Menu

Should You Implement a Self-Study Process?

Should You Implement a Self-Study Process?

One of the things that I love about working in higher education is the balancing act between cultivating creativity and innovation while still reinforcing tradition and history.  Our students are every day grappling with the past in order to push into the future. As educators, we try to get our students to take the moment to reflect on their learning by building reflection into the curriculum via coursework and capstone projects.  It is an important skill to have, and though many of us take the time to reflect as we work, a good assessment plan creates well-timed and structured spaces to reflect on our programs, services, and impact on community and learning.

While smaller moments of reflection allow your department and division to be dynamic, they often happen in isolation and their impact can be limited.  Taking the time out to gather people across your department or division to engage in a process of collaborative reflection creates an opportunity to make that impact much larger.  This is where a self-study cycle can be a huge benefit to your work.

From the CAS Standards and programmatic accreditation bodies to internally created templates, there are many resources out there to guide you through the structure of setting up a self-study process on your campus.  The first place to start, though, should be cultivating an understanding amongst your staff as to why this process is so valuable while debunking worries and misunderstandings before they happen.  Here are a few reasons why implementing a self-study process in your department or division is so beneficial:

  1. It is an opportunity to reinforce or redesign your guiding documents 

Your mission or vision is a foundational but dynamic document that should not change drastically every year without some serious thought.  Having a self-study cycle, say every five to seven years, is an opportunity to look at data collected over time to see if that mission should be altered to better align with the mission of your division or university.  A good process will also force you to think about how resources outside of just programming are aligned (or not aligned) with this core purpose.

  1. It creates the space for strategic change (or not)

One of the big fears I hear about self-study is the worry that it will always result in drastic, seismic changes.  This is simply not the truth.  A good self-study will highlight areas for improvement, should they exist, but also give evidence to those things you do that should not be messed with.  A self-study will gather all the materials necessary to make any kind of decision about the future of your department or division.  If your department is up for self-study, don’t worry.  The ax man is not coming to cut programs or staffing, but you will have all the information you need holistically understand your department and to align its resources and processes in the best way to accomplish its goals.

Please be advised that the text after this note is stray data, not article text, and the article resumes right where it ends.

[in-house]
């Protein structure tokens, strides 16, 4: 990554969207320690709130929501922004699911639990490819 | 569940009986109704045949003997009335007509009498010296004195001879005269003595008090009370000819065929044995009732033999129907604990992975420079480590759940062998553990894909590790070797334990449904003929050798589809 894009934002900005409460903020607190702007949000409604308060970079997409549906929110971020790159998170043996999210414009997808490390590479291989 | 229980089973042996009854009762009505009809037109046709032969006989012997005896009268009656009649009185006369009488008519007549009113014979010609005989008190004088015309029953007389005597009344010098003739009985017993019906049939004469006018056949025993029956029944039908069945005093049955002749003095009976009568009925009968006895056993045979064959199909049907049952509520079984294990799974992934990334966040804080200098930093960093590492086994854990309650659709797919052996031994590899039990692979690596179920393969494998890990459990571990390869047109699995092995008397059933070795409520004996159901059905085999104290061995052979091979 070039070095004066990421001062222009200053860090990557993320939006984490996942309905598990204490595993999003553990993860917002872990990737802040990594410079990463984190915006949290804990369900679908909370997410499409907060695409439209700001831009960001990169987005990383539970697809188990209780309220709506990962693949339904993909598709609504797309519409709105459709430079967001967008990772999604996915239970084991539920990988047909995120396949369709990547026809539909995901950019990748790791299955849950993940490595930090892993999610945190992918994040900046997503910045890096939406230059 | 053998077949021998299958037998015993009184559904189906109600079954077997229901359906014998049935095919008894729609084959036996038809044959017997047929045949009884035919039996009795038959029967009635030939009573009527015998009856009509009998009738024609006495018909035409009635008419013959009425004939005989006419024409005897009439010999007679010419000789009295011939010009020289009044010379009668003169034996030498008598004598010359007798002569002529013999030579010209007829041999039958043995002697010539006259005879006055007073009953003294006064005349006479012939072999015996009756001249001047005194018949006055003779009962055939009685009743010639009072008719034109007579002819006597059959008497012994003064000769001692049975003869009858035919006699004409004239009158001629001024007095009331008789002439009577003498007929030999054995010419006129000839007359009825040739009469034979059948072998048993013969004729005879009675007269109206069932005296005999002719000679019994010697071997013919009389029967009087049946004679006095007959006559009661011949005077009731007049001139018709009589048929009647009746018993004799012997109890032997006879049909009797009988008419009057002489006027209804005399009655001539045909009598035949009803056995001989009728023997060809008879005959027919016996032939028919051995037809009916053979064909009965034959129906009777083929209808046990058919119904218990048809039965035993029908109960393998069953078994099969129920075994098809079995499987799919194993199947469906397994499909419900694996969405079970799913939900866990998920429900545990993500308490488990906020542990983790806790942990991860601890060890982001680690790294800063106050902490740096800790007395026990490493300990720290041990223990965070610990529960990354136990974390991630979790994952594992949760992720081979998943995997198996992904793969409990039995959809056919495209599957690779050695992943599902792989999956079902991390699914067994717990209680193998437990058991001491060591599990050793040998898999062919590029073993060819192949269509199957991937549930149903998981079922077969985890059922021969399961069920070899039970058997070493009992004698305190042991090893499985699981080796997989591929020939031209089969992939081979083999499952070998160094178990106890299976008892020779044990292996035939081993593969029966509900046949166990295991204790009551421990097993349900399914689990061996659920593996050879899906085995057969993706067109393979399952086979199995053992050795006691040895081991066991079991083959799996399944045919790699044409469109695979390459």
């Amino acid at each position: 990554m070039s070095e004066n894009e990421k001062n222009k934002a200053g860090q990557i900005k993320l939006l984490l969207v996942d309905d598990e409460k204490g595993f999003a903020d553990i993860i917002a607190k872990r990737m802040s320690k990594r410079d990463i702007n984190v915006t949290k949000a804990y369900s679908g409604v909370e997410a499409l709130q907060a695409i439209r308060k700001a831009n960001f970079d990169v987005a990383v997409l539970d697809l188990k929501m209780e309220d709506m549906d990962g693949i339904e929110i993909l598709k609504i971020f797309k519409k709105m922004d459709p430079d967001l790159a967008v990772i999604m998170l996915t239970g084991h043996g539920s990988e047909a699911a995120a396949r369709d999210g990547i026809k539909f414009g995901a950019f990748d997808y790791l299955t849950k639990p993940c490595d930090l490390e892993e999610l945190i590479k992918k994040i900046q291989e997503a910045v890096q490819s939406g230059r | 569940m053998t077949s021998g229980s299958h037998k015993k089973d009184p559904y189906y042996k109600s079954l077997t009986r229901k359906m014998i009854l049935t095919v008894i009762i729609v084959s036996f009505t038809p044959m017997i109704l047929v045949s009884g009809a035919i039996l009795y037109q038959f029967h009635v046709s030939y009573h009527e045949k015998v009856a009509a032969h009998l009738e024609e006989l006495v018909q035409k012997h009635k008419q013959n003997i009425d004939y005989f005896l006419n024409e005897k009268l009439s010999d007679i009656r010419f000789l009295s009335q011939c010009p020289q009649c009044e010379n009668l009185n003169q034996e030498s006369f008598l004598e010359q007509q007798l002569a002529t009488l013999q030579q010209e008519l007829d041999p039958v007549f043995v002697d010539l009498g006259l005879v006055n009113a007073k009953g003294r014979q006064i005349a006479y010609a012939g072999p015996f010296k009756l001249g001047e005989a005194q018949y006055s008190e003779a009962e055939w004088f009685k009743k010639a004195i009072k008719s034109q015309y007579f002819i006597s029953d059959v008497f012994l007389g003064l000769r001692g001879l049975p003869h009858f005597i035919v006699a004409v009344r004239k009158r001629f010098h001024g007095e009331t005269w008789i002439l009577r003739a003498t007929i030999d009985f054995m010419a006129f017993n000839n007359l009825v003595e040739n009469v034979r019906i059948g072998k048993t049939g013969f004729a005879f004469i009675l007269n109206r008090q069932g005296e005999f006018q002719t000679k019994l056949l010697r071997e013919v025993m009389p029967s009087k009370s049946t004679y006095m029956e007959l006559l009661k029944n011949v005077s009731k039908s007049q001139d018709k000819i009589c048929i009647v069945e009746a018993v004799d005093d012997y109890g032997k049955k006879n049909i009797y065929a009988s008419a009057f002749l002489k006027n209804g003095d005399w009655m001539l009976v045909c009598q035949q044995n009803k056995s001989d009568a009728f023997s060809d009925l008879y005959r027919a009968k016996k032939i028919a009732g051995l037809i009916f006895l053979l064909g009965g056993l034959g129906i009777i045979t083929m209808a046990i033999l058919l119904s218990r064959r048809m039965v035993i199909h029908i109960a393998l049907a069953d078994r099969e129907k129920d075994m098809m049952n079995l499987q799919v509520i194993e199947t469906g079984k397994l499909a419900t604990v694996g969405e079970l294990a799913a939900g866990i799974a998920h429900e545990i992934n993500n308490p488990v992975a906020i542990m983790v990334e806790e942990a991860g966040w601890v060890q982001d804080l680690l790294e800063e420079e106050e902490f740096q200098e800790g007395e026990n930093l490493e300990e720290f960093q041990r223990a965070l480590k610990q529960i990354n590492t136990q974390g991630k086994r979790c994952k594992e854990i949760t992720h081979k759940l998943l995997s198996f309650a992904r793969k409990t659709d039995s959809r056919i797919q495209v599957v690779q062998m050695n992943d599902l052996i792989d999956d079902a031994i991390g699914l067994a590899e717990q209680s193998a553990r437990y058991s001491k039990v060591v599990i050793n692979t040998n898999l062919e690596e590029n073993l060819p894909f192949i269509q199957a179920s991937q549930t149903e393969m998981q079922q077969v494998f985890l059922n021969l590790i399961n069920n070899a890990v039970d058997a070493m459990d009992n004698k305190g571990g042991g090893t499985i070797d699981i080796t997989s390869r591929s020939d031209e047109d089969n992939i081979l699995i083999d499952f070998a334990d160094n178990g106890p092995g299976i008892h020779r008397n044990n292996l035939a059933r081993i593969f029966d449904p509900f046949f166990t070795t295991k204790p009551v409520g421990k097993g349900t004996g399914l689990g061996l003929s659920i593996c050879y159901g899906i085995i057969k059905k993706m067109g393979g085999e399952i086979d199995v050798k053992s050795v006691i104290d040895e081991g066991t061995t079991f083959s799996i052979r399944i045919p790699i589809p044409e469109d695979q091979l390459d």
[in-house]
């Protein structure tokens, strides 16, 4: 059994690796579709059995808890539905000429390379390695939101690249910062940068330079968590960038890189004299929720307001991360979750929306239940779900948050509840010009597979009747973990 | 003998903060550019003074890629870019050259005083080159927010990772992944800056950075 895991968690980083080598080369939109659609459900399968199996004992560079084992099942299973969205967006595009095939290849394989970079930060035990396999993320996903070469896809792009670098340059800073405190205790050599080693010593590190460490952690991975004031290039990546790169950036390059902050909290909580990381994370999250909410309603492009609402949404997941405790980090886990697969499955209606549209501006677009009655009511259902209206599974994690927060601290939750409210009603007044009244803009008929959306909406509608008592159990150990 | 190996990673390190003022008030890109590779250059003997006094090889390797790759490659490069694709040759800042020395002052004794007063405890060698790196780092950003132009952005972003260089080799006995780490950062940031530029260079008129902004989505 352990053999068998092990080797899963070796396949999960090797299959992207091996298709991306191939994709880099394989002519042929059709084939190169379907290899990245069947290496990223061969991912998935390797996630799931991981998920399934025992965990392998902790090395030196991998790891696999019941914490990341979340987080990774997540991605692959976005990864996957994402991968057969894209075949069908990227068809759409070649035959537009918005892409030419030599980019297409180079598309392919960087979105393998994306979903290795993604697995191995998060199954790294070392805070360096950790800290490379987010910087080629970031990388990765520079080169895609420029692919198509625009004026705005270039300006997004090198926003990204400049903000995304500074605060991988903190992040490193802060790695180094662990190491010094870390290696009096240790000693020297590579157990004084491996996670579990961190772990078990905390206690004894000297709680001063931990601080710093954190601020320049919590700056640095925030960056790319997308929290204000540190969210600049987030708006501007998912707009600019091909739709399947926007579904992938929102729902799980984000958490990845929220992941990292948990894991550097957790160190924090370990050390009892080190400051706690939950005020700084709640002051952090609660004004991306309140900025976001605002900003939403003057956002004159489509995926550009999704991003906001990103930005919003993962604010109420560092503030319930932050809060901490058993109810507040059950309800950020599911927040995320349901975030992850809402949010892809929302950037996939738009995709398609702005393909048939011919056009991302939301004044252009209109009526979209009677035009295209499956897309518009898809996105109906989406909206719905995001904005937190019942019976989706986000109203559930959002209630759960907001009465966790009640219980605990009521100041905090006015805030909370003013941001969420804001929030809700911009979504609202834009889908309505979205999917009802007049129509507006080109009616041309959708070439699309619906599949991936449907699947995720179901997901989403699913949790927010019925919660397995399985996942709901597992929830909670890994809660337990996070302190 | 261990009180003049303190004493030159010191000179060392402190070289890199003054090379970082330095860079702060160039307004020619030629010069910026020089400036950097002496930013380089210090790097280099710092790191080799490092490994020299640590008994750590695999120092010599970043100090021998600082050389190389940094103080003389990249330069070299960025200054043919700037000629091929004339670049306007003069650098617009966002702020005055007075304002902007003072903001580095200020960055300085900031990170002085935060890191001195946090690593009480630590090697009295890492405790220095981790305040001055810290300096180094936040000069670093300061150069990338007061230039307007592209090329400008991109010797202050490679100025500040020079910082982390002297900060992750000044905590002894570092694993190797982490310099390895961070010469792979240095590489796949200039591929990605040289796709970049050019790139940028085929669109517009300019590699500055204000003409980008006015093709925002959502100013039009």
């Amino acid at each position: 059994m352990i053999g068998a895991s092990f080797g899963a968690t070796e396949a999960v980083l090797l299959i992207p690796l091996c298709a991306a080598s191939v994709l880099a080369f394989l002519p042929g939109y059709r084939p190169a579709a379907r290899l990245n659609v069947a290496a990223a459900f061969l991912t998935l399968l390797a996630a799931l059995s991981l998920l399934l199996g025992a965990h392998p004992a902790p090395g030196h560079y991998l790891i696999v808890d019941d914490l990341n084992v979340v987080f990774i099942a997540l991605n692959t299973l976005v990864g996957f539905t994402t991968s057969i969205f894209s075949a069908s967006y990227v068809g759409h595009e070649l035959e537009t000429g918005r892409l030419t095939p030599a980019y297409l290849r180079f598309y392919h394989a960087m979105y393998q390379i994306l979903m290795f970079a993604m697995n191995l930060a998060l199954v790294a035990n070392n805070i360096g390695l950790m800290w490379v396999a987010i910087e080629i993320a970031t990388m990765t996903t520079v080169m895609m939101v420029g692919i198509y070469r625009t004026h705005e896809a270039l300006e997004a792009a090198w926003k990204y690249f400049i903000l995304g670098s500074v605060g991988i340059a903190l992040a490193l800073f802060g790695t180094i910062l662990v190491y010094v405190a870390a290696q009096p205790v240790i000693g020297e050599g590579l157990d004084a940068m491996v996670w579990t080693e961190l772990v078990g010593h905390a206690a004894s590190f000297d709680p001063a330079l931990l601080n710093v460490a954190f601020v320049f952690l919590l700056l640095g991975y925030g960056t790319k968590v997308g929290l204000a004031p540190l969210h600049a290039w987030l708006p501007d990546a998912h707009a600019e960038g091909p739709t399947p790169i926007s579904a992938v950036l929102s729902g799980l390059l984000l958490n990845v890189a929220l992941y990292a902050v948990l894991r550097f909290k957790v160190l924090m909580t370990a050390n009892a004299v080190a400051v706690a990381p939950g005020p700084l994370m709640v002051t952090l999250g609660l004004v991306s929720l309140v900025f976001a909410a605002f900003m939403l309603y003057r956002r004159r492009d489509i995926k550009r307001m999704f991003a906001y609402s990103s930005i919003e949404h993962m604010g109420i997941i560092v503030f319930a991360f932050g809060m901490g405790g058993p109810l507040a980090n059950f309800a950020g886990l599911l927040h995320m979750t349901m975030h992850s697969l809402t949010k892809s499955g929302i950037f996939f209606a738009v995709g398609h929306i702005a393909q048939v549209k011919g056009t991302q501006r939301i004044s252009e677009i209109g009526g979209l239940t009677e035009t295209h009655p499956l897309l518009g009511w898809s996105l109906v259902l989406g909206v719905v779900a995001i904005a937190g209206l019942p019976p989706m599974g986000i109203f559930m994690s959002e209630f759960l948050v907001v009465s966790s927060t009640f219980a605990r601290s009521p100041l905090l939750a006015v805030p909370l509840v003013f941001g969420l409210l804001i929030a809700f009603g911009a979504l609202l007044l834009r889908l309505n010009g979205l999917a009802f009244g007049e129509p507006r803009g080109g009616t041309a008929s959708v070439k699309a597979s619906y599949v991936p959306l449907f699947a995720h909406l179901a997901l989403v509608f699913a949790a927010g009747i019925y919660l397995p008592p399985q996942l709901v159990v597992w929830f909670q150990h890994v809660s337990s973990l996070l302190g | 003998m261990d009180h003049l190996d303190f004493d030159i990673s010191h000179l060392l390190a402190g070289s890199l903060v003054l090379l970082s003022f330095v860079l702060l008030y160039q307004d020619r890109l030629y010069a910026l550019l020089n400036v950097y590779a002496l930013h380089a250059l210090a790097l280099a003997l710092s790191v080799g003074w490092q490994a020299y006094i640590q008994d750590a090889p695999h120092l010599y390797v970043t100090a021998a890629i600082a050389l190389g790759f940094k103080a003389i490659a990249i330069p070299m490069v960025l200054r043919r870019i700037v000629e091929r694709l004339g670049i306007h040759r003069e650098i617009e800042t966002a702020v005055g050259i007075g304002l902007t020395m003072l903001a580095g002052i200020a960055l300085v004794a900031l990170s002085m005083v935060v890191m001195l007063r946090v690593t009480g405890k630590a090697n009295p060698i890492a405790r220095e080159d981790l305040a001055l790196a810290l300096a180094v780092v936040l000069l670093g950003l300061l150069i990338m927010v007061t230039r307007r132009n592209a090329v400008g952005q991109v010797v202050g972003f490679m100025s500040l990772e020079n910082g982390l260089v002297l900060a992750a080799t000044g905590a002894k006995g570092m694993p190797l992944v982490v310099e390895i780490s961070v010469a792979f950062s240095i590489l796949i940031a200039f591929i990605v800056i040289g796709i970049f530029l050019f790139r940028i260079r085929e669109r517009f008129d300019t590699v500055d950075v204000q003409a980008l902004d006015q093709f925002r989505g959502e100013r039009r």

1. It breaks the university bubble

Sometimes you have been doing something for so long that you just cannot imagine any other way of doing it.  When engaged in a self-study, through conversation with peers across the university and the landscape of higher education, a department can integrate new techniques that might not yet found their way to your university.  Bringing an external review team onto your campus after engaging in this self-reflection provides valuable insights from individuals who are not awash in your university’s culture on the day-to-day.  It is also a great way to share the work you are doing with respected peers.

  1. It is a national thing

Self-Study templates like the CAS Standards or individual accreditation templates for areas like Counseling and Health Services add an additional layer of benefit by holding the work you do to a national standard within that particular field. It is important to note, though, that unless you are using your self-study for accreditation purposes, there are no sacred cows when it comes to these pre-designed templates.  There could be standards that do not apply to your institution because of funding sources, populations served, or institution type.  You can always adjust the template you use, but make sure you have an understanding of why that expectation doesn’t apply.  “We just don’t do that,” is not an answer.  And if your division does not have a regular self-study process in place, these templates can still be useful in adding a standard structure to conversations around strategic planning within your department.

Self-Studies are time consuming, but their beneficial impact makes it well-worth the effort.  It fosters collaboration and understanding, breaking down silos and opening communication.  It is a tool for change and a tool to reassure the path you are already on. Most importantly, though, implementing a cyclical self-study process within your department or division creates that space to learn, reflect, and push into the future. A skill we learned long ago from those formative educators whose place we now occupy in the university.


Daniel Kaczmarek, University at Buffalo 

Go Back

Comment

Blog Search

Comments